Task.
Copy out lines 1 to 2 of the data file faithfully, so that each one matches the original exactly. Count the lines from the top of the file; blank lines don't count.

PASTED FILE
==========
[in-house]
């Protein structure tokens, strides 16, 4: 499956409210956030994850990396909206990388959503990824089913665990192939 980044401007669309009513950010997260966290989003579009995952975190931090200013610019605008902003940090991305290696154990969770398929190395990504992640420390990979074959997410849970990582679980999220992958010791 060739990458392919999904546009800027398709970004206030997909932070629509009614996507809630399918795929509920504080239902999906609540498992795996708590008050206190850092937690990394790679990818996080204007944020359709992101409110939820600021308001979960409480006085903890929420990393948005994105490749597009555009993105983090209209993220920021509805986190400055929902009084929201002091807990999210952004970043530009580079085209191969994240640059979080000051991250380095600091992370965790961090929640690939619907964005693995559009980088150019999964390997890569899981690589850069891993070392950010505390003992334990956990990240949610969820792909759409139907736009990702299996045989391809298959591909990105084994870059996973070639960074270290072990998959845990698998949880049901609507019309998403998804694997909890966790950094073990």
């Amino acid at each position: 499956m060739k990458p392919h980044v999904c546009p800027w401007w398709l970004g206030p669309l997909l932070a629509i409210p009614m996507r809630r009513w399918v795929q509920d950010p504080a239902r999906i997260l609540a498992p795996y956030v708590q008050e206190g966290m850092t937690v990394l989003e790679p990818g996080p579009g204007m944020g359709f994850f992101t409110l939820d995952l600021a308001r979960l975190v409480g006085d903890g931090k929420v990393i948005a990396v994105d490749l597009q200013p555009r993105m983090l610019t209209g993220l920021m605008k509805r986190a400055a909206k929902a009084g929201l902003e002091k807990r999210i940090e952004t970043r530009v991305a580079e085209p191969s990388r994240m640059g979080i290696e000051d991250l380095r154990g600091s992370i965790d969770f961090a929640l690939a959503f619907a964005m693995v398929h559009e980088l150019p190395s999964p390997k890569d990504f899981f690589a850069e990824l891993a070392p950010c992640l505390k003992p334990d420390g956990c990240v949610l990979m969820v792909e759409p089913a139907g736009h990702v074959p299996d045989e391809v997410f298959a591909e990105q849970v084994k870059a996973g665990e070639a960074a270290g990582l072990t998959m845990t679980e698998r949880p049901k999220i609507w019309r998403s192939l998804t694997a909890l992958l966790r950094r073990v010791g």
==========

[in-house]
């Protein structure tokens, strides 16, 4: 499956409210956030994850990396909206990388959503990824089913665990192939 980044401007669309009513950010997260966290989003579009995952975190931090200013610019605008902003940090991305290696154990969770398929190395990504992640420390990979074959997410849970990582679980999220992958010791 060739990458392919999904546009800027398709970004206030997909932070629509009614996507809630399918795929509920504080239902999906609540498992795996708590008050206190850092937690990394790679990818996080204007944020359709992101409110939820600021308001979960409480006085903890929420990393948005994105490749597009555009993105983090209209993220920021509805986190400055929902009084929201002091807990999210952004970043530009580079085209191969994240640059979080000051991250380095600091992370965790961090929640690939619907964005693995559009980088150019999964390997890569899981690589850069891993070392950010505390003992334990956990990240949610969820792909759409139907736009990702299996045989391809298959591909990105084994870059996973070639960074270290072990998959845990698998949880049901609507019309998403998804694997909890966790950094073990």